Rolex takes the plunge
Fifty years ago, U.S. Navy Lieutenant Don Walsh, accompanied by Swiss oceanographer Jacques Piccard, piloted the Swiss-designed bathyscaphe Trieste to the bottom of the Challenger Deep in the heart of the Mariana Trench, some 200 miles off the island of Guam. Strapped to the outside was a Rolex watch. A third-generation Rolex prototype of the Deep Sea Special was specifically engineered to withstand the tremendous pressure the bathyscaphe would encounter — approximately 8 tons/sq in. at a depth of over 35,000 ft.
You get in your car on a foggy morning and you can’t see the end of your driveway or the road. Wouldn’t it be great if the sides of the road could appear on your windshield?
A team at General Motors R&D is working on just that. They are developing a system that uses data gathered from an array of sensors and cameras to project images generated by compact ultraviolet lasers directly onto the entire surface of a car’s windshield. The team is working with Carnegie Mellon Univ., The Univ. of Southern California, and other institutions, to create a full windshield head-up system leveraging night vision, navigation, and camera-based sensors for improved driver visibility and object detection.
“Let’s say you’re driving in fog. We could use the vehicle’s infrared cameras to identify where the edge of the road is and the lasers could ‘paint’ it onto the windshield so the driver knows where the edge of the road is,” says Thomas Seder, group lab manager - GM R&D.
Coated with a series of transparent phosphors that emit visible light when excited by a light beam, the windshield becomes a transparent display. Current HUDs use only a small portion of the windshield. Add sleet or snow to the fog, and the system could work with night vision to identify and highlight the precise location of animals roaming alongside the road that can’t be seen by the naked eye.
As an added safety feature, the system could be combined with sign-reading technology, similar to the Opel Eye on the 2009 Opel Insignia, to alert drivers they are driving over the posted speed limit, there’s impending construction, or other potential problems ahead. Using nav data, the system could also alert drivers of their desired exit by reading overhead traffic signs.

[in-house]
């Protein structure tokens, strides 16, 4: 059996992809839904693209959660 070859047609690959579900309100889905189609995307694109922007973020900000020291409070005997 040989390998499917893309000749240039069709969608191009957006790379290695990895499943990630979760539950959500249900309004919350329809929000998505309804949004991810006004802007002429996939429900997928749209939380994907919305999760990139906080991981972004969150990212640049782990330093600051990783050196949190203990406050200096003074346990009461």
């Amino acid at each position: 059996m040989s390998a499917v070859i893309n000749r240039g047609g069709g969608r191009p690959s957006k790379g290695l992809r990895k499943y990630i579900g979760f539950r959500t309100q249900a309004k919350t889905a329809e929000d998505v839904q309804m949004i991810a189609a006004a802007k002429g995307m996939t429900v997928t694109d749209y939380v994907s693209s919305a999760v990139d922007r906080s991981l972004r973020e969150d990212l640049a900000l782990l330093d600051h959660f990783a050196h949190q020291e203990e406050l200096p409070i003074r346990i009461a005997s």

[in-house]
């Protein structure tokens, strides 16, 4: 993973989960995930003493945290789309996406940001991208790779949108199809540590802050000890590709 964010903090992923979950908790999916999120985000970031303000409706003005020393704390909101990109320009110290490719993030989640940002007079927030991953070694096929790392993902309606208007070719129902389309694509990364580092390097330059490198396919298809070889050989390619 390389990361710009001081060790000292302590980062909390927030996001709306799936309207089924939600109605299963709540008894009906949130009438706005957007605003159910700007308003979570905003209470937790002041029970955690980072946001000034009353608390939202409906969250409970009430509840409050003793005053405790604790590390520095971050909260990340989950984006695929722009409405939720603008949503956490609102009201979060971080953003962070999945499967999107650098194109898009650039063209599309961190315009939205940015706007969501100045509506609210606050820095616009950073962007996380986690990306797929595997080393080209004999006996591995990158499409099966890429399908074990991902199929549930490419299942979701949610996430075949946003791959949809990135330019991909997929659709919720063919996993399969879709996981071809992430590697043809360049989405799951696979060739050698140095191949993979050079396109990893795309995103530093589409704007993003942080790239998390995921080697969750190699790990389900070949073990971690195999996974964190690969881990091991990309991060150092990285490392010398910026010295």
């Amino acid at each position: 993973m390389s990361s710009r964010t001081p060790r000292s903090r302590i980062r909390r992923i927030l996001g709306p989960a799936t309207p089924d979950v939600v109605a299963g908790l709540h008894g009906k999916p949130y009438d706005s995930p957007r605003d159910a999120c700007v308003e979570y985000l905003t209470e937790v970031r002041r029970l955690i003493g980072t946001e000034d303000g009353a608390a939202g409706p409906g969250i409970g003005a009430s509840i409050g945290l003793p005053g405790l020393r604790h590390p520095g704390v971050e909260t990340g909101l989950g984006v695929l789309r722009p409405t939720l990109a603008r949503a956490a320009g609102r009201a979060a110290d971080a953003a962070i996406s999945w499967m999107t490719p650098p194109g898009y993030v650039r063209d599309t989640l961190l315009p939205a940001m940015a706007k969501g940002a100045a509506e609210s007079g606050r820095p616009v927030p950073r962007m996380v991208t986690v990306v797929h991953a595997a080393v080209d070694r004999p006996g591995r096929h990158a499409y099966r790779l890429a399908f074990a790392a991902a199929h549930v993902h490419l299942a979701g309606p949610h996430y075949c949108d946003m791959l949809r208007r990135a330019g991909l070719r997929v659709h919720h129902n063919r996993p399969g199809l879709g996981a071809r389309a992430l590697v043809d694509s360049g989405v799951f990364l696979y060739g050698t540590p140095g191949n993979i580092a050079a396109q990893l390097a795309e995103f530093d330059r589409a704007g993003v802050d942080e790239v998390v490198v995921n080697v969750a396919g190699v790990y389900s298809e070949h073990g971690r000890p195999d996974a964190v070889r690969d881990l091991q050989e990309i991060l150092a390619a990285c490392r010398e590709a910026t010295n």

Confusing isn’t it?
1. Is it good if a vacuum really sucks?
2. Why is the third hand on the watch called the “second” hand?
3. If a word is misspelled in the dictionary, how would we ever know?
4. If Webster wrote the first dictionary, where did he find the words?
5. Why do we say something is out of whack? What is whack?
6. Why does “slow down” and “slow up” mean the same thing?
7. Why does “fat chance” and “slim chance” mean the same thing?
8. Why do “tug” boats push their barges?
9. Why do we sing “Take me out to the ball game” when we’re already there?
10. Why are they called “stands” when they are made for sitting?
11. Why is it called “after dark” when it really is “after light?”
12. Doesn’t “expecting the unexpected” make the unexpected expected?
13. Why are a “wise man” and a “wise guy” opposites?
14. Why do “overlook” and “oversee” mean opposite things?
15. Why is “phonics” not spelled the way it sounds?
16. If work is so terrific, why do they have to pay you to do it?
17. If all the world is a stage, where is the audience sitting?
18. If love is blind, why is lingerie so popular?
19. If you are cross-eyed and have dyslexia, can you read all right?
20. Why is bra singular and panties plural?
21. Why do you press harder on the buttons of a remote control when you know the batteries are dead?
22. Why do we put suits in garment bags and garments in a suitcase?
23. How come abbreviated is such a long word?
24. Why do we wash bath towels? Aren’t we clean when we use them?
25. Why doesn’t glue stick to the inside of the bottle?
26. Why do they call it a TV set when you only have one?
27. Christmas – What other time of the year do you sit in front of a dead tree and eat candy out of your socks?
28. Why do we drive on a parkway and park on a driveway?